"You were never alone."

"Yes, sir, we were."

"She wanted to bench you on the Haiti thing."

"I know. She told me."

"She was angry with you about something before Manchester."

"Yes, sir." She took a deep breath. "She came to me after the MS disclosure."

"She told me." He chuckled. "I caught it that time."

"I know. I'm sorry."

He waved it off. "Why was she angry with you?"

"Because after 18-hour days with Oliver Babish, she had no time to be angry with everyone else."

"Except me."

"And me," C.J. reminded him.

"Until she cut me a new one for not waiting for her when we told you about the MS, I didn't realize how close the two of you were."

"She thought." C.J. shook her head. "She didn't understand why I wasn't given the security of having at least one of you there with me."

"Preferably her?" he asked.

She shrugged. "We had time on buses, planes, and in hotels. She knew how important it was for me to be included and how hard I struggled when I wasn't."

"We argued the next day. You and I.”

"I was angry at you for the MS and for Haiti and because of her – because of what we had done – but I was angrier at myself. You just got in the way."

"I pushed you that day, treated you like a punching bag for the issues."

"I like to think of it as the day you apologized."

"The truth is, C.J., I knew you and Abbey had spent the night together. Of course, I thought you were just talking. I was angry with you because you had done what I wanted to do. You had made her feel better. Little did I know how good you actually made her feel."


"I get to be angry now, C.J. I get to feel that way now."

"Yes, sir, you do."

Tension made the room warmer, and C.J. swallowed the heat, felt it burning her throat just as it burned her skin. In the quiet that ensued, she glanced again at the letter still in her hands, crumpled from her grasp. Standing, she placed the paper on the desk, flattening it before turning to leave. His voice stopped her, and she looked at him, smaller than what she always remembered.

"On the ride to the speech, she extended an olive branch. She told me she was going to vote for me. She didn't seem guilty."

"Neither of us did."

"So, no regret?"

"While I regret what happened, at the same time, I can't regret it. She was your wife, so I regret I hurt you, but I...As much as I loved you, I was in love with her."

He nodded. "Did it happen again? After Manchester?"


Once again, he grew still and silent, but she waited. She knew he had something else to say. He surprised her by asking, "C.J., why did you write that letter?"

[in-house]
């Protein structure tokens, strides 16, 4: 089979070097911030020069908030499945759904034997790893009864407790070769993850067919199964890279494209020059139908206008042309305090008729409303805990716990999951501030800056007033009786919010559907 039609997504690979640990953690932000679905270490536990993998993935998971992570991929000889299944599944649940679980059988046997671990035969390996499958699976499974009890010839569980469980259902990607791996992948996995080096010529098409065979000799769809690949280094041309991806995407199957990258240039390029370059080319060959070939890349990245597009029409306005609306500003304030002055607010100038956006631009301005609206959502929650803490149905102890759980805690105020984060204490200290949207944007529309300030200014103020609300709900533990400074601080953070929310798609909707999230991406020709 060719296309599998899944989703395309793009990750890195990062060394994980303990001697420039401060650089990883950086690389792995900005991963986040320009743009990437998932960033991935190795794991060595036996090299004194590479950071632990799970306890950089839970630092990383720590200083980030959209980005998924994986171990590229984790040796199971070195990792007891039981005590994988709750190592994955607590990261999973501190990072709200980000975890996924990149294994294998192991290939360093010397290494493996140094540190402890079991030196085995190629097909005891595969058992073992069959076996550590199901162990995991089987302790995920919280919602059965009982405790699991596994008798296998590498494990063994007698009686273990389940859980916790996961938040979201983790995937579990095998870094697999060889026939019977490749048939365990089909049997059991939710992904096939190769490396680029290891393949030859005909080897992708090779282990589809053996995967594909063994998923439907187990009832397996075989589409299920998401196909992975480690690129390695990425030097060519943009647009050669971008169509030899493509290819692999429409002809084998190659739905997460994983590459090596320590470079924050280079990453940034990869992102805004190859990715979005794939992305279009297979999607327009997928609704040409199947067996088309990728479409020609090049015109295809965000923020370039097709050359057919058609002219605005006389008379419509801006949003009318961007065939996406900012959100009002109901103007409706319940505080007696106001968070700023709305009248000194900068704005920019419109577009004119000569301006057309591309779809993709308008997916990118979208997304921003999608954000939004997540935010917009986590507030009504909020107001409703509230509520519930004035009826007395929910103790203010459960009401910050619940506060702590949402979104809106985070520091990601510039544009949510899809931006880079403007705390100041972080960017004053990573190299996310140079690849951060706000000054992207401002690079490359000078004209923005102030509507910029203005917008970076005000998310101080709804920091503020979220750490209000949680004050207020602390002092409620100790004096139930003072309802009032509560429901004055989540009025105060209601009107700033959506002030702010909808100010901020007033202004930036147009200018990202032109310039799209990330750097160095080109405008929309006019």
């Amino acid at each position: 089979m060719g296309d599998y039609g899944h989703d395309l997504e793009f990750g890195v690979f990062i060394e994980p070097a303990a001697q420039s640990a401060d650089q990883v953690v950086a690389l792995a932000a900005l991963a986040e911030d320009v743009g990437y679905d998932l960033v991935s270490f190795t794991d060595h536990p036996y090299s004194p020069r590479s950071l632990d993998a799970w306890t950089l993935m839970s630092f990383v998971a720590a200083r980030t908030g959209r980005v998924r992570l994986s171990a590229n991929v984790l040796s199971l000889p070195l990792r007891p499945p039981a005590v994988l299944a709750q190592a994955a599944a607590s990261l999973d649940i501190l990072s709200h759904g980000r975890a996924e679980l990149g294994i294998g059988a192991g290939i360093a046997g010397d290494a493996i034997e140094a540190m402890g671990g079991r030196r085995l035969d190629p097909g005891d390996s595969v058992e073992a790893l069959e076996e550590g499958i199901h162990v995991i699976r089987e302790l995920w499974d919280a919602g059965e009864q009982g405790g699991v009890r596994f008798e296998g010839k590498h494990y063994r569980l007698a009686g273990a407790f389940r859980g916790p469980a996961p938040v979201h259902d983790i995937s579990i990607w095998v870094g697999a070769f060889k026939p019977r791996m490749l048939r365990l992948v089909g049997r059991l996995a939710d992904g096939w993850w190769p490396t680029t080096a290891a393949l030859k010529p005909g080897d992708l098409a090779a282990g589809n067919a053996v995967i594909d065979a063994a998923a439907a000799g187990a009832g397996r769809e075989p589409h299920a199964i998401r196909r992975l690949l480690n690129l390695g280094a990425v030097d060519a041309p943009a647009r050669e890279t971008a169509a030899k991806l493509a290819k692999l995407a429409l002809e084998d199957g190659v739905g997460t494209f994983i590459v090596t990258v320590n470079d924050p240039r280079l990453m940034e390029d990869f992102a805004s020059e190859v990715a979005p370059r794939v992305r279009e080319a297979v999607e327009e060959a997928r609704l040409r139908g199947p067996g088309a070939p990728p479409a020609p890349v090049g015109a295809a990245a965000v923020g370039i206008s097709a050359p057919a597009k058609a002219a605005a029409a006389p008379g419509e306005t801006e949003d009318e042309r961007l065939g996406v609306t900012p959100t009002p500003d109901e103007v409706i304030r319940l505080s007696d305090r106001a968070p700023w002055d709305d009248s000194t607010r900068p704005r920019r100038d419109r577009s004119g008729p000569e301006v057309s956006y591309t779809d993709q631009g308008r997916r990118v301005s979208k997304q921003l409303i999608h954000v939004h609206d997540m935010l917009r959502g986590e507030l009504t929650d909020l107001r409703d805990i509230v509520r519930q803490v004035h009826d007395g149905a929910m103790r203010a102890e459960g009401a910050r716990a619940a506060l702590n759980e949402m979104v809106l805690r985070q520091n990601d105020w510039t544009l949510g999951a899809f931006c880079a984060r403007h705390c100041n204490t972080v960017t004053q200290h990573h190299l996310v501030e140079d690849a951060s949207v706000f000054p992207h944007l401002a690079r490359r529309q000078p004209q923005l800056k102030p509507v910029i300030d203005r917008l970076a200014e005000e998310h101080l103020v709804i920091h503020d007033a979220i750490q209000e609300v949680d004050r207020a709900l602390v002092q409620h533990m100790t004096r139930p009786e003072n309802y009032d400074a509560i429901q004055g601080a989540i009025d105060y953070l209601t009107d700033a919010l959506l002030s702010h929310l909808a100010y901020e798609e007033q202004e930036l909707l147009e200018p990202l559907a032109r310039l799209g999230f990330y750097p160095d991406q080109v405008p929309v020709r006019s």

"Because I couldn't tell her I didn't love her. She would have known I was lying. But I also couldn't tell her I did love her because she would have felt responsible for my feelings." C.J. glanced out the window at the darkening day. "She did feel guilty, and she did regret what had happened. I needed to help her through it, but I knew I couldn't do that in person." She shrugged. "So, even though I knew it was a bad idea, I wrote the letter, telling her I understood and that it was okay. We would be okay." C.J. finally looked at him. "That she and her husband would be okay."

"And we were."

"Yeah," C.J. said with a smile. "You were."

"I never would have known if I hadn't found that letter while cleaning out some of her old papers. She had put it in the back of an old medical journal, knowing it was some place I would never look."

"I just assumed she destroyed it."

He stood and came around the desk to stand in front of her, his hand resting on her arm.

"I've learned, C.J., that the woman I thought I knew better than anyone else in the world was pretty good at keeping secrets." She wanted to apologize, but the gentle squeeze of his fingers kept her quiet. He guided her to the door, but before opening it, he pulled an envelope out of his back pocket. "I think she would want you to have this. I found it with your letter."

She took the envelope, instantly recognizing Abbey's handwriting on the front, and met his gaze with confusion in her own.

"You didn't read it," she said.

"No. There are some secrets I don't want to know."

He opened the door, but she hesitated. "Sir, I..."

"I know, C.J. I don't understand it, but I know. Just...I can't forgive you right now. Just give me time."

She nodded. "Goodbye, Mr. President."

"Have a nice flight home, C.J."

She wanted to stop him as he moved to close the door. She wanted to take a moment to share memories with him of the woman they both adored, but she realized with the soft click of the lock that this place of grief was no more hers than Abbey had been.

Instead, she turned her attention to the early dusk, the colors of the sun bright and fading, casting shadows over everything it touched. She held Abbey's letter lightly in her hand, undecided if she would read it or not.

Maybe the president was right. Maybe some secrets should remain hidden, buried with people who could never say them out loud. Or, C.J. thought as she made her way to her car, maybe some secrets were too dangerous to exist at all.